By James DeRuvo (doddleNEWS)
When Panavision announced the DigiPan 70, a 70mm equivalent digital movie camera a few months back, the future looked plenty bright for the camera rental company. But that was just on the surface. Underneath, there have been a series of desperate financial moves to restructure debt and try and weather a storm that has hit the film camera business like a hurricane. And the latest chapter involves a lawsuit by Panavision’s creditors to try and get back the money it still owes. Is the clock ticking on this iconic Hollywood company?
Back in 2010, it looked like the company’s financial storm would subside. They were able to refinance much of their ongoing debt through Credit Suisse as early as 2006, and then, in yet another round of restructuring, most of their $335 million debt had been cancelled. So it looked like the camera company would be able to weather the storm.
But about $1.7 million in outstanding debt remained and the problems brought on by the rapid adoption of digital cinema hasn’t made repaying that debt any easier. So much so that Panavision simply can’t retire it. And as such, the Wilmington Trust, National Association – as agent for Credit Suisse, has filed suit in federal court over breach of contract to repay it. They are seeking all of the $1.7 million, plus interest and legal fees. But they are also seeking some sort of punitive damages as well, with a request for “such other and further relief as this Court deems just and proper.”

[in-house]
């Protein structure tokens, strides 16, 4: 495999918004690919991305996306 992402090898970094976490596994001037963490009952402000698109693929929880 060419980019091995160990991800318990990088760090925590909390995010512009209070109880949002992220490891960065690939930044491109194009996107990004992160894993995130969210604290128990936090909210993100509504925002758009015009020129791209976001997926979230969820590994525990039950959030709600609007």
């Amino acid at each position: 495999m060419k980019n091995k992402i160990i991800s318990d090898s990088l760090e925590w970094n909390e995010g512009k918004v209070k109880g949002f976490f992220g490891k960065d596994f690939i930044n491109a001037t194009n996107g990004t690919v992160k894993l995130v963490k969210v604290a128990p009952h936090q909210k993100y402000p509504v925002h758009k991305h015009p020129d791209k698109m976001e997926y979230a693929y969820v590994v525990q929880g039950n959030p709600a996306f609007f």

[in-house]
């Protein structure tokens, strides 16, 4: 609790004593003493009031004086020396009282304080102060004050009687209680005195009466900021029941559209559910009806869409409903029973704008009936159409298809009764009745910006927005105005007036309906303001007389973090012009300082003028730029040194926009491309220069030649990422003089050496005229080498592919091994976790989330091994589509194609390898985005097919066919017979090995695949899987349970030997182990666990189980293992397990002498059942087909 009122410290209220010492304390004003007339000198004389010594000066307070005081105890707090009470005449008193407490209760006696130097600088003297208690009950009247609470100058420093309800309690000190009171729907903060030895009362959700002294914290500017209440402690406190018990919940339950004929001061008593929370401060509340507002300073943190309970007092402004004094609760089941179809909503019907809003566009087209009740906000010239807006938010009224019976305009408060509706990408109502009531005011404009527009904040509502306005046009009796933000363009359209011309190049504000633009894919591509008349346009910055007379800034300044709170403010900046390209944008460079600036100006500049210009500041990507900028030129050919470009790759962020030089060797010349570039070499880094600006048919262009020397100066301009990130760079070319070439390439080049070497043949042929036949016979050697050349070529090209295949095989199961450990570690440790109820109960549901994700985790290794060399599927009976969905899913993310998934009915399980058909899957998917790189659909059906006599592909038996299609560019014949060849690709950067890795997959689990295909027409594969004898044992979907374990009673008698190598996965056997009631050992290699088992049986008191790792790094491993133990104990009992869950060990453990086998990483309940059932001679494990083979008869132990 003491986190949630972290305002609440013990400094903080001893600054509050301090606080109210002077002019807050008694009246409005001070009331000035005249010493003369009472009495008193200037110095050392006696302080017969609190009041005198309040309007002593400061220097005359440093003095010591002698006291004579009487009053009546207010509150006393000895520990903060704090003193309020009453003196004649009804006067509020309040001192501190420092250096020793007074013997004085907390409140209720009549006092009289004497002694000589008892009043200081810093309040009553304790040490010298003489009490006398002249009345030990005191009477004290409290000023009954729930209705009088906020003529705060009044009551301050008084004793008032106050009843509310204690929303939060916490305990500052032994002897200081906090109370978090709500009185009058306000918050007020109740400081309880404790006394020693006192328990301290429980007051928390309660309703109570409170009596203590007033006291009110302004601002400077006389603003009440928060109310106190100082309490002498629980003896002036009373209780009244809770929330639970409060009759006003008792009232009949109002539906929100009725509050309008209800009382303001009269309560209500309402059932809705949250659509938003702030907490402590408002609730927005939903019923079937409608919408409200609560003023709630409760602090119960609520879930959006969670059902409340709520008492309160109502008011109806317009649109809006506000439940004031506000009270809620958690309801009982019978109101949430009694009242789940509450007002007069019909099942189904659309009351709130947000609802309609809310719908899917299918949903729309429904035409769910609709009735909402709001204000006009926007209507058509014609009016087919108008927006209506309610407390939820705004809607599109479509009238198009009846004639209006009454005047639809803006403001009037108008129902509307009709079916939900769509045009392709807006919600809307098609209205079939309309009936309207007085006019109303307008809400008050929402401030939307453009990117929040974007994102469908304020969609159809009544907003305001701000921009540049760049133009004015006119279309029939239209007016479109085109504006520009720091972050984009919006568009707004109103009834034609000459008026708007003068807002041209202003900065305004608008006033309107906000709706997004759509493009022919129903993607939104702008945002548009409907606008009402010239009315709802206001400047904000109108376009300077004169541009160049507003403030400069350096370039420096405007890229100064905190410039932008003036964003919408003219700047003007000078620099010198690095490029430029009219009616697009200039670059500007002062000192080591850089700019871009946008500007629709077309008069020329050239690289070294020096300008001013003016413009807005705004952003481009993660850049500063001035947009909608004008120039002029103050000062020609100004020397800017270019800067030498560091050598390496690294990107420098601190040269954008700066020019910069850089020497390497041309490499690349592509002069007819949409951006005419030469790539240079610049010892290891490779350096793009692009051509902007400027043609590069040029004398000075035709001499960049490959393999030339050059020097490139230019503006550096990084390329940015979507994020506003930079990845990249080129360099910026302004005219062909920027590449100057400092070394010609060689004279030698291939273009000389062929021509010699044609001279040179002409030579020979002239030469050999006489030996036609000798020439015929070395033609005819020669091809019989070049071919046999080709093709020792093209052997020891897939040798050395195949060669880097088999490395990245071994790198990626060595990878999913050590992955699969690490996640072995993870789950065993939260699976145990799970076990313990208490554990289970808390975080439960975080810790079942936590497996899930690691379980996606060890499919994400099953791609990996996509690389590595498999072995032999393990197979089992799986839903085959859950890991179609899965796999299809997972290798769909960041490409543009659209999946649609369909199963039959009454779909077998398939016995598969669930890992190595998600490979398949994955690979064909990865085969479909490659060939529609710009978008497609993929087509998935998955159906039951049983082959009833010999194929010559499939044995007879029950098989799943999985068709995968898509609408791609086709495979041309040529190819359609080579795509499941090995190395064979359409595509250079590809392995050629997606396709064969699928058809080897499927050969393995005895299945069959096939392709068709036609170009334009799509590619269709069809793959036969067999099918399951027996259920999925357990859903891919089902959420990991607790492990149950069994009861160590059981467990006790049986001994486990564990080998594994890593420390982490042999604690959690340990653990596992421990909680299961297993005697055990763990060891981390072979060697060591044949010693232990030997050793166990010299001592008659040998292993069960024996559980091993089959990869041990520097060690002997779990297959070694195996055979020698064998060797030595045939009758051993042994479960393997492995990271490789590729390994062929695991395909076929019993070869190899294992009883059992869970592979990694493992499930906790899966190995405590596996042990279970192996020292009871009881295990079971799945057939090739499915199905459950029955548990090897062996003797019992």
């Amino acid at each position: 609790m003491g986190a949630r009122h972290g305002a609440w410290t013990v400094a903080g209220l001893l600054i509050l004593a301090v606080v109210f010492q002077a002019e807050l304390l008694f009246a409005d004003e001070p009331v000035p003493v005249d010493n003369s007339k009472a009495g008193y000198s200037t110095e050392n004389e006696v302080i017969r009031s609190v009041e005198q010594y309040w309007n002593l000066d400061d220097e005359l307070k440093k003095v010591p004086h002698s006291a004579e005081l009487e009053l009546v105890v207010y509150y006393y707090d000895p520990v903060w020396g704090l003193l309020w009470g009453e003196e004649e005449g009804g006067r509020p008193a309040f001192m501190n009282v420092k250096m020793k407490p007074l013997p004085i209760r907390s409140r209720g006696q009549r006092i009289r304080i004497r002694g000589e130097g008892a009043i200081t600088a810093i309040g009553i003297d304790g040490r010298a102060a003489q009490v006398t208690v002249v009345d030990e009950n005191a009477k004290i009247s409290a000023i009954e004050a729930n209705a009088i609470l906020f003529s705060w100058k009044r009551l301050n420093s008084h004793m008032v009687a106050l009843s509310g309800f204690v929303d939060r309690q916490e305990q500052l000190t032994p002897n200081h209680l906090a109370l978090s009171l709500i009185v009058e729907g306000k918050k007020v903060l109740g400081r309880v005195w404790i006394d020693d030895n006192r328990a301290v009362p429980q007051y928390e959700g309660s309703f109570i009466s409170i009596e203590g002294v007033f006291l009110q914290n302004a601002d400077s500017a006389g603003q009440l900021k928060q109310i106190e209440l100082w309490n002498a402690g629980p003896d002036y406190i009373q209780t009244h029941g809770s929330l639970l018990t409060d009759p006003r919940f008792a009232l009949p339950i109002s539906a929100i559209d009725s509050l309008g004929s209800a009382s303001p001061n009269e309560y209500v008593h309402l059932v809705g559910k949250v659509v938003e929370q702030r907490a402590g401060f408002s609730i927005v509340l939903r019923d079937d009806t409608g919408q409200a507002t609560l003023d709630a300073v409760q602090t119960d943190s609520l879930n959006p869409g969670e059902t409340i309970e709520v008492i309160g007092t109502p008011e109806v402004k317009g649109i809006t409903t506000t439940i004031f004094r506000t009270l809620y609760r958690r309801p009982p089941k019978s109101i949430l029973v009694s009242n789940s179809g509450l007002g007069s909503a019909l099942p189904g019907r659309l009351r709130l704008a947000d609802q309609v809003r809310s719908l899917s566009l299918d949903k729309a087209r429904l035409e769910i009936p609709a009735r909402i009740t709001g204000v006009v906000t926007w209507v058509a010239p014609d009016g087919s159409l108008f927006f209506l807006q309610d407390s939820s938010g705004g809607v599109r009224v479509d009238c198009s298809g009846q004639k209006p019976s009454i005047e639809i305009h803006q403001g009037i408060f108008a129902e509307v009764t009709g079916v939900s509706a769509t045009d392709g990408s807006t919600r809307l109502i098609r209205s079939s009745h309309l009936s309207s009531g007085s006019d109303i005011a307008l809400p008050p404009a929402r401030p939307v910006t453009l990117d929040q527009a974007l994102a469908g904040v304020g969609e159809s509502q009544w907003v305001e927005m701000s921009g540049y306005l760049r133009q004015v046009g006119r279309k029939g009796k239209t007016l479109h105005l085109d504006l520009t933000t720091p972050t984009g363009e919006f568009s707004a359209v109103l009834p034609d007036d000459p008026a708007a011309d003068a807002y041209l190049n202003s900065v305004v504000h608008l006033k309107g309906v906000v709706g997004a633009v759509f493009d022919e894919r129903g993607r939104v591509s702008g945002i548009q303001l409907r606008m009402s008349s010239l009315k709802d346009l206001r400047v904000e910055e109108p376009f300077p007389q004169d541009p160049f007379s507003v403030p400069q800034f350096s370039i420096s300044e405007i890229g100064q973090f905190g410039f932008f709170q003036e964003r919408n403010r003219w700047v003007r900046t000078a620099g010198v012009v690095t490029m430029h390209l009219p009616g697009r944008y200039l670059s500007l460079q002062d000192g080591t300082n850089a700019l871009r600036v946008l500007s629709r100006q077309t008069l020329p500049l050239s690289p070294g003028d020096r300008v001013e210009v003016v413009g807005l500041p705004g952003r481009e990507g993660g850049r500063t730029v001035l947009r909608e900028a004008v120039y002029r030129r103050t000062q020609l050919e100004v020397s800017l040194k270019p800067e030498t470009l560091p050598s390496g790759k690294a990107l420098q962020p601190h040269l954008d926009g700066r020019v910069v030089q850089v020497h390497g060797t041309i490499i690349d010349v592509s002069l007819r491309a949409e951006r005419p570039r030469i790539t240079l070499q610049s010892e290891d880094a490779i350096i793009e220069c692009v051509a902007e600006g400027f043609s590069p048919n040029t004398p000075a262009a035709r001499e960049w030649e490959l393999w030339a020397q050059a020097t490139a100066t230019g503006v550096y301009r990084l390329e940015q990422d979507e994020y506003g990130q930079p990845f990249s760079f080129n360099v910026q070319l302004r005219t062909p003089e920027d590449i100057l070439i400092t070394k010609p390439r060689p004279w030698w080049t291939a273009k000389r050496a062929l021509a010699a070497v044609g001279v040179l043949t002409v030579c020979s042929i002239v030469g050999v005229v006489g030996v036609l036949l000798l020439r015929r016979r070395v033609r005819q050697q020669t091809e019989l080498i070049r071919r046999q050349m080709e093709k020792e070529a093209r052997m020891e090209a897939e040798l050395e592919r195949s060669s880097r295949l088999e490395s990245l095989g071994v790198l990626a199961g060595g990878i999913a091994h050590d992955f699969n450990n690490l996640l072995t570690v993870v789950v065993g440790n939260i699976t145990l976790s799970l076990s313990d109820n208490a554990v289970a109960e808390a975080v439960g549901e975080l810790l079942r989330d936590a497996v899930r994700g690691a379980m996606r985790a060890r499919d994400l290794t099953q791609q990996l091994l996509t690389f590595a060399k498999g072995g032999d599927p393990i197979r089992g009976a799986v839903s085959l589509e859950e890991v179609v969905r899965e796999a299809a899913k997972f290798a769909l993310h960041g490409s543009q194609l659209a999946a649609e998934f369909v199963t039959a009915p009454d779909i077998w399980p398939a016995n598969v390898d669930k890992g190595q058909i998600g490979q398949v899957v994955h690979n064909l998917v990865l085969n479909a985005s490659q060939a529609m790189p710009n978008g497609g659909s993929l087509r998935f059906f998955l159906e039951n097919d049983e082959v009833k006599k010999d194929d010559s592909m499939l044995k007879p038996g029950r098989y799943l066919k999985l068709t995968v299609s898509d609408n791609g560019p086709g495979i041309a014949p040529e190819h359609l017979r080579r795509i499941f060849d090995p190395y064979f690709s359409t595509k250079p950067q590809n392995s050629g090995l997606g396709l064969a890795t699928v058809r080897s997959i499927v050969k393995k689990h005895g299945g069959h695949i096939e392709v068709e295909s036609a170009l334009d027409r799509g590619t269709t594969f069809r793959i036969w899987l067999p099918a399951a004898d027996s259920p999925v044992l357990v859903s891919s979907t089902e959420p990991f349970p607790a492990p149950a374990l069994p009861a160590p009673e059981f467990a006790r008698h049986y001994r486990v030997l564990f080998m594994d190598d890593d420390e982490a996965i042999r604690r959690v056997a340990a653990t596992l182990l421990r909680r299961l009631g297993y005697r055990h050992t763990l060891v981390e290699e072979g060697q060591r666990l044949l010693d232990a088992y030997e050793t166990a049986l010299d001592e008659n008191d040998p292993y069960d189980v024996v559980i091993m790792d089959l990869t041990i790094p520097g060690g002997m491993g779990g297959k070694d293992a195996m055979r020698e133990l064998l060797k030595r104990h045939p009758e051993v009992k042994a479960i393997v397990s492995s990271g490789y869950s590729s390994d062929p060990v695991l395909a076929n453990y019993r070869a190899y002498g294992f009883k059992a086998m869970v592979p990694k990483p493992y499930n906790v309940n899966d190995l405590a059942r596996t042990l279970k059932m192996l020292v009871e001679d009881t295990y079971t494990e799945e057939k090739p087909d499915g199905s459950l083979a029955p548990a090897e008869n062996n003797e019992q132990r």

“Under the Second Lien Guarantee and Collateral Agreement, the Defendants pledged collateral, comprising substantially all of their assets, to secure their obligations arising out of the Second Lien Credit Agreement,” – Daniel Hope, Chief counsel for Wilmington Trust
And that could mean the company itself, should Panavision lose in court. It seems the company was in such dire straits, that it bet the proverbial farm that they could evolve into the digital realm. But how popular has the DigiPan 70 been since it was announced last January? Well, I haven’t heard anything else since then. Panavision’s saving grace has been their lenses, as may digital cameras like the RED Epic and Blackmagic Cinema Camera, and even DSLRs like the Canon 5D Mk. II have taken advantage of the Panny Primes.
But they’ve since stopped making them, leaving many, including cinematographer Shane Hurlbut waxing nostalgic. “It is a shame that the Panavision Primo primes that I used to shoot “Act of Valor” are not available anymore,” wrote Hurlbut in his HurlBlog in 2010. “They vignette up to a 35mm, which translates to a 24mm lens. Now that is nice. There are so many different lenses that have been lost and need a re-birth.”
And I’m not even sure that the recent Kodak deal to provide film to all six major studios will help at this juncture. So, unless Panavision can find a way to rebound from its current financial woes, the company may end up being gobbled up by its creditors for a measly $1.7 million dollar judgement. And usually, when that happens, it gets broken up and sold off. And a once great filmmaking company, synonymous with Hollywood itself, will be lost to history. Sad too, considering all the epic films, like Star Wars, that have been shot on the Panavision platform.
Hat Tip – Deadline.com